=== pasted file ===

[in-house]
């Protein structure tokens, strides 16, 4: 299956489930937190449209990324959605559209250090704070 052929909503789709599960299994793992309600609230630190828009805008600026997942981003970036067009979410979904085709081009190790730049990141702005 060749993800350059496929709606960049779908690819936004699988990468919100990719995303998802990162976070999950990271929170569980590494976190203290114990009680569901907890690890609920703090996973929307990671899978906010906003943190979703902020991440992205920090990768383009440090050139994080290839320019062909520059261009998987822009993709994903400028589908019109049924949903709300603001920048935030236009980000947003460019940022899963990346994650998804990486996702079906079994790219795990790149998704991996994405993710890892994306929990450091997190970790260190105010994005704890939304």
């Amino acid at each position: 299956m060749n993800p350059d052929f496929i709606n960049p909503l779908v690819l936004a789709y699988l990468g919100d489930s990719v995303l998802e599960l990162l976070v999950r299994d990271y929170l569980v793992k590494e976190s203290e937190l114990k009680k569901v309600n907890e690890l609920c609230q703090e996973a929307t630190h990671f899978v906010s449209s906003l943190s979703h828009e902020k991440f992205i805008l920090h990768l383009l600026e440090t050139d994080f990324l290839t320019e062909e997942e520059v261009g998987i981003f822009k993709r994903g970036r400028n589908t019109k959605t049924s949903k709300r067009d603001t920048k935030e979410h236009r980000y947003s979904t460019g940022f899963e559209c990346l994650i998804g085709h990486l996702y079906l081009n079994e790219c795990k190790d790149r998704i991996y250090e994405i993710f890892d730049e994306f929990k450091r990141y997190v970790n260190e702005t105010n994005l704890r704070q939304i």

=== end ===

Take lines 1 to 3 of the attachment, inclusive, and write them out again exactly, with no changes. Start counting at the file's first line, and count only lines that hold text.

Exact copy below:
[in-house]
């Protein structure tokens, strides 16, 4: 299956489930937190449209990324959605559209250090704070 052929909503789709599960299994793992309600609230630190828009805008600026997942981003970036067009979410979904085709081009190790730049990141702005 060749993800350059496929709606960049779908690819936004699988990468919100990719995303998802990162976070999950990271929170569980590494976190203290114990009680569901907890690890609920703090996973929307990671899978906010906003943190979703902020991440992205920090990768383009440090050139994080290839320019062909520059261009998987822009993709994903400028589908019109049924949903709300603001920048935030236009980000947003460019940022899963990346994650998804990486996702079906079994790219795990790149998704991996994405993710890892994306929990450091997190970790260190105010994005704890939304």
């Amino acid at each position: 299956m060749n993800p350059d052929f496929i709606n960049p909503l779908v690819l936004a789709y699988l990468g919100d489930s990719v995303l998802e599960l990162l976070v999950r299994d990271y929170l569980v793992k590494e976190s203290e937190l114990k009680k569901v309600n907890e690890l609920c609230q703090e996973a929307t630190h990671f899978v906010s449209s906003l943190s979703h828009e902020k991440f992205i805008l920090h990768l383009l600026e440090t050139d994080f990324l290839t320019e062909e997942e520059v261009g998987i981003f822009k993709r994903g970036r400028n589908t019109k959605t049924s949903k709300r067009d603001t920048k935030e979410h236009r980000y947003s979904t460019g940022f899963e559209c990346l994650i998804g085709h990486l996702y079906l081009n079994e790219c795990k190790d790149r998704i991996y250090e994405i993710f890892d730049e994306f929990k450091r990141y997190v970790n260190e702005t105010n994005l704890r704070q939304i």